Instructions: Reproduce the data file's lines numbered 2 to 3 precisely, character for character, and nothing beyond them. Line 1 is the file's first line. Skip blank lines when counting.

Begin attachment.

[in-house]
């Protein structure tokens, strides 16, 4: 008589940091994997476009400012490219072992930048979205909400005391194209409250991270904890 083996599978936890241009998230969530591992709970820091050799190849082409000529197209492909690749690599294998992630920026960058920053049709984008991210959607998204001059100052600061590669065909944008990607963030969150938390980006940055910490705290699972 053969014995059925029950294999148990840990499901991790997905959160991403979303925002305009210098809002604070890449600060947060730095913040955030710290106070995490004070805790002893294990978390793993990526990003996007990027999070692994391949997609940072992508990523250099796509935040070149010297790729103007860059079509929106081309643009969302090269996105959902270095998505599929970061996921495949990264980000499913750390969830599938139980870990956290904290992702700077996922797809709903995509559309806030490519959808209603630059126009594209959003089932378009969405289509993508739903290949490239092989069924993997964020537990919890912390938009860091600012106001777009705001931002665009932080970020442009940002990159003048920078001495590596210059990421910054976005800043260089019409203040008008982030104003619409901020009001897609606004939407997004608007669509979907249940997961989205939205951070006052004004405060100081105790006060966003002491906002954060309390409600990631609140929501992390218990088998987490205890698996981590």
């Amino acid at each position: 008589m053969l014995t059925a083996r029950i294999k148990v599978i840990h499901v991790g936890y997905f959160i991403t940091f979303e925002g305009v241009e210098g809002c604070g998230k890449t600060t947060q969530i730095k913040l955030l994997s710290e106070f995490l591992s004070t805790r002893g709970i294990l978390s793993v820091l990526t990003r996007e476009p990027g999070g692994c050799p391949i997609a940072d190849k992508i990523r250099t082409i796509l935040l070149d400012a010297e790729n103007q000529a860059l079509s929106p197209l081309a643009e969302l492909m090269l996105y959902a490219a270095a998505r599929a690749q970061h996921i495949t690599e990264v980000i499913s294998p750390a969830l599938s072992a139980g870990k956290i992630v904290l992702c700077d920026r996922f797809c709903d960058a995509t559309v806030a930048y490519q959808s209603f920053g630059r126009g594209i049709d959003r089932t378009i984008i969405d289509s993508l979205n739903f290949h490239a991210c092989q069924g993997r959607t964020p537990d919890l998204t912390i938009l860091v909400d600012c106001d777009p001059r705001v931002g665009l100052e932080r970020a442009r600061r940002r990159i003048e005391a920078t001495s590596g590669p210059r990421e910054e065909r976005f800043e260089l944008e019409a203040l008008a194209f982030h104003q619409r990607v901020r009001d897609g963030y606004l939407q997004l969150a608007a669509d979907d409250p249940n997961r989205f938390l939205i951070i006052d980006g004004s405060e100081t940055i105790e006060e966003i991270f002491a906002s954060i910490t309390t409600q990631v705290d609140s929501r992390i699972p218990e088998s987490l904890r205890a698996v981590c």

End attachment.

């Protein structure tokens, strides 16, 4: 008589940091994997476009400012490219072992930048979205909400005391194209409250991270904890 083996599978936890241009998230969530591992709970820091050799190849082409000529197209492909690749690599294998992630920026960058920053049709984008991210959607998204001059100052600061590669065909944008990607963030969150938390980006940055910490705290699972 053969014995059925029950294999148990840990499901991790997905959160991403979303925002305009210098809002604070890449600060947060730095913040955030710290106070995490004070805790002893294990978390793993990526990003996007990027999070692994391949997609940072992508990523250099796509935040070149010297790729103007860059079509929106081309643009969302090269996105959902270095998505599929970061996921495949990264980000499913750390969830599938139980870990956290904290992702700077996922797809709903995509559309806030490519959808209603630059126009594209959003089932378009969405289509993508739903290949490239092989069924993997964020537990919890912390938009860091600012106001777009705001931002665009932080970020442009940002990159003048920078001495590596210059990421910054976005800043260089019409203040008008982030104003619409901020009001897609606004939407997004608007669509979907249940997961989205939205951070006052004004405060100081105790006060966003002491906002954060309390409600990631609140929501992390218990088998987490205890698996981590």
């Amino acid at each position: 008589m053969l014995t059925a083996r029950i294999k148990v599978i840990h499901v991790g936890y997905f959160i991403t940091f979303e925002g305009v241009e210098g809002c604070g998230k890449t600060t947060q969530i730095k913040l955030l994997s710290e106070f995490l591992s004070t805790r002893g709970i294990l978390s793993v820091l990526t990003r996007e476009p990027g999070g692994c050799p391949i997609a940072d190849k992508i990523r250099t082409i796509l935040l070149d400012a010297e790729n103007q000529a860059l079509s929106p197209l081309a643009e969302l492909m090269l996105y959902a490219a270095a998505r599929a690749q970061h996921i495949t690599e990264v980000i499913s294998p750390a969830l599938s072992a139980g870990k956290i992630v904290l992702c700077d920026r996922f797809c709903d960058a995509t559309v806030a930048y490519q959808s209603f920053g630059r126009g594209i049709d959003r089932t378009i984008i969405d289509s993508l979205n739903f290949h490239a991210c092989q069924g993997r959607t964020p537990d919890l998204t912390i938009l860091v909400d600012c106001d777009p001059r705001v931002g665009l100052e932080r970020a442009r600061r940002r990159i003048e005391a920078t001495s590596g590669p210059r990421e910054e065909r976005f800043e260089l944008e019409a203040l008008a194209f982030h104003q619409r990607v901020r009001d897609g963030y606004l939407q997004l969150a608007a669509d979907d409250p249940n997961r989205f938390l939205i951070i006052d980006g004004s405060e100081t940055i105790e006060e966003i991270f002491a906002s954060i910490t309390t409600q990631v705290d609140s929501r992390i699972p218990e088998s987490l904890r205890a698996v981590c």